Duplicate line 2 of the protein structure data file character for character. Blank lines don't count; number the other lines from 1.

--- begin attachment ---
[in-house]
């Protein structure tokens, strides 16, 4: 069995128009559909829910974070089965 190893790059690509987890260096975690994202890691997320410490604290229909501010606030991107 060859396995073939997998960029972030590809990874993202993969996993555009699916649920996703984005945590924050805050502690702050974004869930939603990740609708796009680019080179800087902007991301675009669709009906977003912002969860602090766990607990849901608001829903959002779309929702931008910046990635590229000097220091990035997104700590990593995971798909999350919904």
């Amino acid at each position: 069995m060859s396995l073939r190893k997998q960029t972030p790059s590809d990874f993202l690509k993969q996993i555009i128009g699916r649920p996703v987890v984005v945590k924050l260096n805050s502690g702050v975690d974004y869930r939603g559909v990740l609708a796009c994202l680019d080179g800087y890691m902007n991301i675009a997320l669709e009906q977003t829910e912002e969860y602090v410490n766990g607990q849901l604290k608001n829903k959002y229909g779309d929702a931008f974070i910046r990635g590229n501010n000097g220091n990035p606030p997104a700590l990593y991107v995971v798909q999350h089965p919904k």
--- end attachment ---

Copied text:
């Protein structure tokens, strides 16, 4: 069995128009559909829910974070089965 190893790059690509987890260096975690994202890691997320410490604290229909501010606030991107 060859396995073939997998960029972030590809990874993202993969996993555009699916649920996703984005945590924050805050502690702050974004869930939603990740609708796009680019080179800087902007991301675009669709009906977003912002969860602090766990607990849901608001829903959002779309929702931008910046990635590229000097220091990035997104700590990593995971798909999350919904």